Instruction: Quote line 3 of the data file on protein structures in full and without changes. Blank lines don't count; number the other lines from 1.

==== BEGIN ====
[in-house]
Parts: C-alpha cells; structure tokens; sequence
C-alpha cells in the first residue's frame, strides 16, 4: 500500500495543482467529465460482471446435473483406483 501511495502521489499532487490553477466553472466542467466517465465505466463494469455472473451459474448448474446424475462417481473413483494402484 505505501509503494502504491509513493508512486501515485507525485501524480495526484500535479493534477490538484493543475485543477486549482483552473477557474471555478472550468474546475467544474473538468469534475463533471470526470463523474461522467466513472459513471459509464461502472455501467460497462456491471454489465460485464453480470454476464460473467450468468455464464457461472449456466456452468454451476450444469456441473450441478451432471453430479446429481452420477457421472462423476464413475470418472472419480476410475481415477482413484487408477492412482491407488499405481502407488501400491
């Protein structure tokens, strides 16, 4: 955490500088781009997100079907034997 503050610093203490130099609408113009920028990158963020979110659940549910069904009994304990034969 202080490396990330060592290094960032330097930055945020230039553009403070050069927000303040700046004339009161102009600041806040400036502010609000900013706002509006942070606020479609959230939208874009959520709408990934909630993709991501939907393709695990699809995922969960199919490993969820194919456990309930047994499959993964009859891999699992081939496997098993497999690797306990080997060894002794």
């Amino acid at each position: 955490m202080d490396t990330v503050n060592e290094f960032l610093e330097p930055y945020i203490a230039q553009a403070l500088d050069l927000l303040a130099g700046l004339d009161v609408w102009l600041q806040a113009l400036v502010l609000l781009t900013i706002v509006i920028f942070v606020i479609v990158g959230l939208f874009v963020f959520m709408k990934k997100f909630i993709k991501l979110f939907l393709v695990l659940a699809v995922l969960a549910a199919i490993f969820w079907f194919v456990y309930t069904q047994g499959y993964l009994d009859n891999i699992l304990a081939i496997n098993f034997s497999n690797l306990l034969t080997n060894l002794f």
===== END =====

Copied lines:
C-alpha cells in the first residue's frame, strides 16, 4: 500500500495543482467529465460482471446435473483406483 501511495502521489499532487490553477466553472466542467466517465465505466463494469455472473451459474448448474446424475462417481473413483494402484 505505501509503494502504491509513493508512486501515485507525485501524480495526484500535479493534477490538484493543475485543477486549482483552473477557474471555478472550468474546475467544474473538468469534475463533471470526470463523474461522467466513472459513471459509464461502472455501467460497462456491471454489465460485464453480470454476464460473467450468468455464464457461472449456466456452468454451476450444469456441473450441478451432471453430479446429481452420477457421472462423476464413475470418472472419480476410475481415477482413484487408477492412482491407488499405481502407488501400491